Managing Your Money

The Importance of Giving

A wide range of research supports the fact that giving makes us feel happier and enjoy better health. In fact, a 2008 study* by a Harvard Business School professor found that giving money to someone else, lifted participants’ happiness more than spending it on themselves (despite participants’ prediction that spending it on themselves would make them happier.)

Giving can also be contagious. And numerous studies have shown that when one person behaves generously, it inspires observers to be generous as well. If there’s someone who has inspired many by his generosity it’s P.K. Subban with his donation to The Montreal Children’s Hospital. He wanted to make a difference, and he has, not only to The Montreal Children’s, but to all of those who have been inspired by his act of generosity.

According to Statistics Canada, in 2010, approximately 85% of the population aged 15 and over, made a financial donation to a charitable or non-profit organization. So obviously, giving is important to many people, and people want to feel like they can make a difference. Whether you wish to support medical research, the world’s underprivileged children, the arts, or any other causes, giving back speaks volumes about who you are and the values that are important to your family. It could mean planning a one-time gift or leaving a family legacy. More and more, charitable giving is becoming a part of people’s wealth transfer plans, and developing a long term charitable giving strategy can be an integral part of your financial plan.

As people look at the assets they’ve accumulated and start deciding how, and to whom, to transfer that lifetime of wealth, they’re looking for ways to build in charitable giving into their plans. Obviously, financial needs and abilities must be considered, as well as wishes to include children or other beneficiaries in the transfer. Each individual investor or business owner has unique objectives and priorities that must be considered. Although charitable gifts are eligible for tax credits, these credits do not usually offset the amount of the gift, but these tax incentives do make giving more cost effective. When planning your giving through your estate, you should be careful to ensure that the estate will be able to fully utilize the donation tax credit up to 100% of net income in the year of death, and previous tax year.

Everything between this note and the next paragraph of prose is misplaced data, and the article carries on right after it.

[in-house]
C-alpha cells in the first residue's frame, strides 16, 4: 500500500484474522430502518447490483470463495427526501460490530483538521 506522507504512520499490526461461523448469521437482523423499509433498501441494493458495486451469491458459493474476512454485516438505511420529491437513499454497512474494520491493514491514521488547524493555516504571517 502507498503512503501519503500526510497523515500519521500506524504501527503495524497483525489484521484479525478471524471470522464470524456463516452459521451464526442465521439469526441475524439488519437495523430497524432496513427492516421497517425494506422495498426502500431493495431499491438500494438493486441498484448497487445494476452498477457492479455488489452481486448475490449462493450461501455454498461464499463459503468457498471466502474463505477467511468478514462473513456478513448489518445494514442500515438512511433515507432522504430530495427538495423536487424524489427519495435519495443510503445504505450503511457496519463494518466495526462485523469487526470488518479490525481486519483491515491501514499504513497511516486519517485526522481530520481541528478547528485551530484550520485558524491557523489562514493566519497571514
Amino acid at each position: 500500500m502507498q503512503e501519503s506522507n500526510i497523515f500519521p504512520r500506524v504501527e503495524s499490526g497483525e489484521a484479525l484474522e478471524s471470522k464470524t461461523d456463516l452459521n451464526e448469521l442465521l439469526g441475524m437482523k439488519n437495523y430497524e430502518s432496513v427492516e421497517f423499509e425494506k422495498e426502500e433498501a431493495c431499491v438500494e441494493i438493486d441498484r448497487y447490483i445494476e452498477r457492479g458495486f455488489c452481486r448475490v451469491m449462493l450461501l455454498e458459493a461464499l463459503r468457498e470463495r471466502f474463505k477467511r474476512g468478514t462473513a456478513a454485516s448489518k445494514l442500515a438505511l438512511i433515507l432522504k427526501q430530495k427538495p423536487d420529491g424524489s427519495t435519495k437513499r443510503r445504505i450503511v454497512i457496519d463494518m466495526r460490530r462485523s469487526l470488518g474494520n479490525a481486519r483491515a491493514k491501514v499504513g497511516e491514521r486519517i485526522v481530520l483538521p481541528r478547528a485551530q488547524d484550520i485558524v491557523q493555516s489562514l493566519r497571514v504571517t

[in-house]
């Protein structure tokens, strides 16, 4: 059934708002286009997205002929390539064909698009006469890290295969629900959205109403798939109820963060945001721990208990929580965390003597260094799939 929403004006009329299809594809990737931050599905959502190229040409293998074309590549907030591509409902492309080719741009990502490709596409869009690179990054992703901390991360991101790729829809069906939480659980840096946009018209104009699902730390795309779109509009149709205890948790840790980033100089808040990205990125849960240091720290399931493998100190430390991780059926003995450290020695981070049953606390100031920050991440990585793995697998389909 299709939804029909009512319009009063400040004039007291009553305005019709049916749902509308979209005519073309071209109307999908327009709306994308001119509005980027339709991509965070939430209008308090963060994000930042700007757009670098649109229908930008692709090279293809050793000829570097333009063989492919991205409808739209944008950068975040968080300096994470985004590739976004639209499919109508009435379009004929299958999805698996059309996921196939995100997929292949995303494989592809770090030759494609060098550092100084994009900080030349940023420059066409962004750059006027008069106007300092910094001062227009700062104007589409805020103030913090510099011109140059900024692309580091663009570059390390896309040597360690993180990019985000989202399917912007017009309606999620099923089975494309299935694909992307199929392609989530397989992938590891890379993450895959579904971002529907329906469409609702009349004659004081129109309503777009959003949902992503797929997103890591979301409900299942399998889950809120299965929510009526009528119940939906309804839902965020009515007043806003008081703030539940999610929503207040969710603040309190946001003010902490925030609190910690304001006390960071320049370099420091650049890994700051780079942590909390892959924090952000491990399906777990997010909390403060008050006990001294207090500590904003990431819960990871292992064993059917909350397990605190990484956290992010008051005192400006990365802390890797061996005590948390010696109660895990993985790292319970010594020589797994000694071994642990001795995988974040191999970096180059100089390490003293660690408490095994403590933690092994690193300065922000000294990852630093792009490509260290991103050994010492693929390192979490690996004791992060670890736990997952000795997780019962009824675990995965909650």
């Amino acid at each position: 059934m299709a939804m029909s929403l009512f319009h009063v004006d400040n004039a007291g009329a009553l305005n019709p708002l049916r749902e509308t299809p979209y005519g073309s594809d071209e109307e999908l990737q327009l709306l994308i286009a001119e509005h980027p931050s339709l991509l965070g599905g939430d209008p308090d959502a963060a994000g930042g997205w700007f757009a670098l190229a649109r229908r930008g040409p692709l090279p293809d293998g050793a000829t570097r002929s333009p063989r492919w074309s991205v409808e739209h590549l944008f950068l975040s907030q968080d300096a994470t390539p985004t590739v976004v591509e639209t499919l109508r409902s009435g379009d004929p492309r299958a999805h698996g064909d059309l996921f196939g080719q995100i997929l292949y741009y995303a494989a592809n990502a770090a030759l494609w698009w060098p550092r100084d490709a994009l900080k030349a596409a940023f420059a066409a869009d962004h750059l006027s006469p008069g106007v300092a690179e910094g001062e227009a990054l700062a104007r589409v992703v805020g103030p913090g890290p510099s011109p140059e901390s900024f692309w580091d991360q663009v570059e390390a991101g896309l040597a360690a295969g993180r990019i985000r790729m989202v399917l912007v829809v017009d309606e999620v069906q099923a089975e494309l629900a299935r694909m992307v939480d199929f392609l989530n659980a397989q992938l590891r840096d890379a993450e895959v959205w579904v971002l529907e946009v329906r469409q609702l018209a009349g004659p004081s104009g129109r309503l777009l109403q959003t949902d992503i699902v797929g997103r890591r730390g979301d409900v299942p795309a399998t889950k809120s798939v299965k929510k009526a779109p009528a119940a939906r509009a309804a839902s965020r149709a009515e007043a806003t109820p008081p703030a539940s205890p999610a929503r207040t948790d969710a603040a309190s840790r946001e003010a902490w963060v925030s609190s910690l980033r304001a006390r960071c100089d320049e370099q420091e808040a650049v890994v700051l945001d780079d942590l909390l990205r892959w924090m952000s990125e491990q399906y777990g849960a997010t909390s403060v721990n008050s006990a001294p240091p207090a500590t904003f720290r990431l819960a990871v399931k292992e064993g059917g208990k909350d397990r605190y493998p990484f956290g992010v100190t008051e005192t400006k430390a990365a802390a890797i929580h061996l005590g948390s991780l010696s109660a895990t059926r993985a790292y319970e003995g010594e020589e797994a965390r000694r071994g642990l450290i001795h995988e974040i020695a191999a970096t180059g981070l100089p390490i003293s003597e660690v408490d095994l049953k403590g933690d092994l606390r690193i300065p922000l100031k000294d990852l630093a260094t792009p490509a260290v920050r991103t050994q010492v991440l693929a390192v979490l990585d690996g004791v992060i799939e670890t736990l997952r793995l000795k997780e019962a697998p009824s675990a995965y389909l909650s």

There are various ways you can structure your charitable donations to receive the best tax treatment. Many investment firms, such as ours, have in-house Tax & Estate Planning professionals to deliver customized wealth managements solutions, as well as already established programs to make setting up your charitable giving program simpler and more cost effective.

Without getting into too much detail, here are some ways that you may consider giving:

Donor Advised Funds:

One way you could realize your charitable objectives is by using what’s called a donor advised fund (DAF). It’s sometimes referred to as a “mini-private foundation”. It’s a simple and cost effective way to do charitable giving, and it’s accessible to a wide range of donors and philanthropists. It’s basically an account that you set up with a charity, and you make an up-front, irrevocable donation to the account. Eligible donations include cash, stocks, bonds, mutual funds, and some investment firms have a structure set up to work directly with the charity.